Saturday, 27 June 2020

Brain Training

One of the other classic ways that depression has of wrong-footing you is through brain-fog.

Use it or lose it!

When I was ill, I found that the fog of depression quite literally entered my brain. What had previously been a perfectly adequate (and in some ways high-functioning) organ suddenly became indistinct, muddled and befuddled. I suddenly became confused by the simplest thing - like how to open a car door with an electronic key or how to tie my shoe laces. I also became chronically indecisive. If somebody in a shop asked me if I wanted a receipt - I would be glued to the spot in an agony of choice.  Furthermore, I didn't always know what day of the week it was and I couldn't remember the birthdays of my nearest and dearest. As for the geography of Norfolk - that had all become a blur.

Many people simply don't understand how much impact clinical depression can have on cognitive ability. At one stage I was so worried I went to my GP who peformed an Alzheimer's test on me. I managed to pass but struggled. I only knew the date because it was on my appoitment card. I was OK on the current Prime Minister and telling the time on a clock face but I couldn't remember the three names that were given to me at the start of the test. I passed but I was far from being an A grade student.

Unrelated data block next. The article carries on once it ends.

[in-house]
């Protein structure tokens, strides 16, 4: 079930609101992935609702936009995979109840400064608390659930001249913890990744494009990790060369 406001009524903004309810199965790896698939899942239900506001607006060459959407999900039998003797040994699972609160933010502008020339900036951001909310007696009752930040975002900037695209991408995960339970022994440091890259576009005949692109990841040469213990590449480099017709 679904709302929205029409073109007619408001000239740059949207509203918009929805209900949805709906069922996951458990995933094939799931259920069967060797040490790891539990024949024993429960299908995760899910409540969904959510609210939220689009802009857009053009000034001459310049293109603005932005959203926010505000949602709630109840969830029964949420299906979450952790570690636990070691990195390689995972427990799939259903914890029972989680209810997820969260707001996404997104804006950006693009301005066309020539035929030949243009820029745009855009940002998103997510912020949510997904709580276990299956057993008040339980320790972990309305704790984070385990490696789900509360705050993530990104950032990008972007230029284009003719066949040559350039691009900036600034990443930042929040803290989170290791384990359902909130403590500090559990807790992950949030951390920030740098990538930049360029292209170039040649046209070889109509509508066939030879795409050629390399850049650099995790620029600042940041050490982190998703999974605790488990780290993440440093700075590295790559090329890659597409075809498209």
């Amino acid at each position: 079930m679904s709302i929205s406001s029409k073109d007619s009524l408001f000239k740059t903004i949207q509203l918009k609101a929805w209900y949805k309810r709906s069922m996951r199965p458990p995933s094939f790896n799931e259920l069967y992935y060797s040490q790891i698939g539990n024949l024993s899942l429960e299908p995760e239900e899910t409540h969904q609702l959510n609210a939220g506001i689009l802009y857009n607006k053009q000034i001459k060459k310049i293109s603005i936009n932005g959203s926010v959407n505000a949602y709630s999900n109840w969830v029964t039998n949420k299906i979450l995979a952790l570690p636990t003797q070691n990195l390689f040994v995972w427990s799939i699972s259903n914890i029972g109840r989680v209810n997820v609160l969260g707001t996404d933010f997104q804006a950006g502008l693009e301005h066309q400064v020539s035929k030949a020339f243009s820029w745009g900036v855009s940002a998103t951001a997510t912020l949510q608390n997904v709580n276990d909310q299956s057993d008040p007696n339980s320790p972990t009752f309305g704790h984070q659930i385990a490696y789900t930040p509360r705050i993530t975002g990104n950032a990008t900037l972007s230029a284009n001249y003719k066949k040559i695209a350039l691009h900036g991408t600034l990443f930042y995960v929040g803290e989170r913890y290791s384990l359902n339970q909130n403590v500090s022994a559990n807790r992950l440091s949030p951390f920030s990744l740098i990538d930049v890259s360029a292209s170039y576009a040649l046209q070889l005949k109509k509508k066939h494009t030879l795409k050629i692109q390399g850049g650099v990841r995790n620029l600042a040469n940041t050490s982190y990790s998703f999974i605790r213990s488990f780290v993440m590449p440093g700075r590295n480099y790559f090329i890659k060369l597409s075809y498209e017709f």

But brain-fog is another of depression's little tricks - so don't panic. The brain fog just makes you feel even more desperate and plunges you further into the depression.

So, what I tried to do in the early days was to try and use the brain for brain-type things. I couldn't solve my depression but I could try to recite the alphabet backwards. I learnt our car registration numbers (and still know them); I tried to remember Led Zeppelin albums; I tried to remember churches I had visited in Norfolk. At work I tried to remember plant names. Gradually the fog began to clear. I was still struggling with depression but the purely admin function of the brain started to come back.

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